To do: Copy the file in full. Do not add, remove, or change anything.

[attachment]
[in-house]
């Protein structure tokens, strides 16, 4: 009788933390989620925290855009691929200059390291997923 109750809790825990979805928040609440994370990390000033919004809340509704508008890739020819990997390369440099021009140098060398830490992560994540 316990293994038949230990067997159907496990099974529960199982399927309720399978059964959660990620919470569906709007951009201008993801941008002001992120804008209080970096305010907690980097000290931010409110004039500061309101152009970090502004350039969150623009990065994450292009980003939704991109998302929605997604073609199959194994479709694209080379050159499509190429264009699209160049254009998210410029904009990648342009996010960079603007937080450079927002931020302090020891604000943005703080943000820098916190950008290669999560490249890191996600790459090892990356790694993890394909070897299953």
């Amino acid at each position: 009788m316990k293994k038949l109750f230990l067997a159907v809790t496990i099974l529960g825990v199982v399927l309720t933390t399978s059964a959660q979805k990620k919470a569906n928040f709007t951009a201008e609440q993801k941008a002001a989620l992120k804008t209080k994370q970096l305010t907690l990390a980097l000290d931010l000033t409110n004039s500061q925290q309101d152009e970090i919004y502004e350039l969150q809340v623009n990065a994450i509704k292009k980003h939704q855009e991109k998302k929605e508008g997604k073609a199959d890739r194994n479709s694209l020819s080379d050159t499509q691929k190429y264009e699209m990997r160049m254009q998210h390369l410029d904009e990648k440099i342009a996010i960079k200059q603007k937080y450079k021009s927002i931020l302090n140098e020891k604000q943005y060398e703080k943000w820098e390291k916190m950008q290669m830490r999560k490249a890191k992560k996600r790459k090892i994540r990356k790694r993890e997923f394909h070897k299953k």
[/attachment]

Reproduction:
[in-house]
């Protein structure tokens, strides 16, 4: 009788933390989620925290855009691929200059390291997923 109750809790825990979805928040609440994370990390000033919004809340509704508008890739020819990997390369440099021009140098060398830490992560994540 316990293994038949230990067997159907496990099974529960199982399927309720399978059964959660990620919470569906709007951009201008993801941008002001992120804008209080970096305010907690980097000290931010409110004039500061309101152009970090502004350039969150623009990065994450292009980003939704991109998302929605997604073609199959194994479709694209080379050159499509190429264009699209160049254009998210410029904009990648342009996010960079603007937080450079927002931020302090020891604000943005703080943000820098916190950008290669999560490249890191996600790459090892990356790694993890394909070897299953």
């Amino acid at each position: 009788m316990k293994k038949l109750f230990l067997a159907v809790t496990i099974l529960g825990v199982v399927l309720t933390t399978s059964a959660q979805k990620k919470a569906n928040f709007t951009a201008e609440q993801k941008a002001a989620l992120k804008t209080k994370q970096l305010t907690l990390a980097l000290d931010l000033t409110n004039s500061q925290q309101d152009e970090i919004y502004e350039l969150q809340v623009n990065a994450i509704k292009k980003h939704q855009e991109k998302k929605e508008g997604k073609a199959d890739r194994n479709s694209l020819s080379d050159t499509q691929k190429y264009e699209m990997r160049m254009q998210h390369l410029d904009e990648k440099i342009a996010i960079k200059q603007k937080y450079k021009s927002i931020l302090n140098e020891k604000q943005y060398e703080k943000w820098e390291k916190m950008q290669m830490r999560k490249a890191k992560k996600r790459k090892i994540r990356k790694r993890e997923f394909h070897k299953k």